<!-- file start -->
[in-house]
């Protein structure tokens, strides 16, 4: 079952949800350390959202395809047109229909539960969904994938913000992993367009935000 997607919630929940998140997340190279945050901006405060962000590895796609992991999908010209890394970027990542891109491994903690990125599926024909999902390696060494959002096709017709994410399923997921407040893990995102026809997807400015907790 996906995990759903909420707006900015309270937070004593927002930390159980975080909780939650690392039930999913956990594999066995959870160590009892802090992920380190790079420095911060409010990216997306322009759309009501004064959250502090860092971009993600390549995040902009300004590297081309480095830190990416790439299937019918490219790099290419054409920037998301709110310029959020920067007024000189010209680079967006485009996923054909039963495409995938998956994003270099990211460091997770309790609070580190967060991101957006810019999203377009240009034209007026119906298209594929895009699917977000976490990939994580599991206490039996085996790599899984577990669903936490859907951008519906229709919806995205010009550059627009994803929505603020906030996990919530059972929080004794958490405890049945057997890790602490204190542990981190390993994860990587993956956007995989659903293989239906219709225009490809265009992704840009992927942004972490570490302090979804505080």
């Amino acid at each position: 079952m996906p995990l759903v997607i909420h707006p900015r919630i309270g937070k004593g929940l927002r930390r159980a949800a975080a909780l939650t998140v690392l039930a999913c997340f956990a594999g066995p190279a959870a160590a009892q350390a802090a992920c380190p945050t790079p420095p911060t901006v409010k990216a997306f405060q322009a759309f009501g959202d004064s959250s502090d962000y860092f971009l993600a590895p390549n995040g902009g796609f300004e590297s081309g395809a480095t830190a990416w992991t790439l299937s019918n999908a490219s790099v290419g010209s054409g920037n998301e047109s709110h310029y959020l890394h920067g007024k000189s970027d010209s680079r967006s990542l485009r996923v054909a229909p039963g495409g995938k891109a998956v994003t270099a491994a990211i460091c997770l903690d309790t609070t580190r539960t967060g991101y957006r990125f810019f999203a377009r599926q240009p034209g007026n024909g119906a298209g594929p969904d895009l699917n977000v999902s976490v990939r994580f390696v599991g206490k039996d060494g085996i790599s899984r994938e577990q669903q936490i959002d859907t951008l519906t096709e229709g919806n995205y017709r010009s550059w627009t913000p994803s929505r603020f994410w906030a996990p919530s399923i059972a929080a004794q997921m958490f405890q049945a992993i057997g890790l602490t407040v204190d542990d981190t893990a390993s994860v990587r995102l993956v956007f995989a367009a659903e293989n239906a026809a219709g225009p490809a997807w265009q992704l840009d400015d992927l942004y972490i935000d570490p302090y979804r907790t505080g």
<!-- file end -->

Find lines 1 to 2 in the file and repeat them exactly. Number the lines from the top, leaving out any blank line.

[in-house]
């Protein structure tokens, strides 16, 4: 079952949800350390959202395809047109229909539960969904994938913000992993367009935000 997607919630929940998140997340190279945050901006405060962000590895796609992991999908010209890394970027990542891109491994903690990125599926024909999902390696060494959002096709017709994410399923997921407040893990995102026809997807400015907790 996906995990759903909420707006900015309270937070004593927002930390159980975080909780939650690392039930999913956990594999066995959870160590009892802090992920380190790079420095911060409010990216997306322009759309009501004064959250502090860092971009993600390549995040902009300004590297081309480095830190990416790439299937019918490219790099290419054409920037998301709110310029959020920067007024000189010209680079967006485009996923054909039963495409995938998956994003270099990211460091997770309790609070580190967060991101957006810019999203377009240009034209007026119906298209594929895009699917977000976490990939994580599991206490039996085996790599899984577990669903936490859907951008519906229709919806995205010009550059627009994803929505603020906030996990919530059972929080004794958490405890049945057997890790602490204190542990981190390993994860990587993956956007995989659903293989239906219709225009490809265009992704840009992927942004972490570490302090979804505080």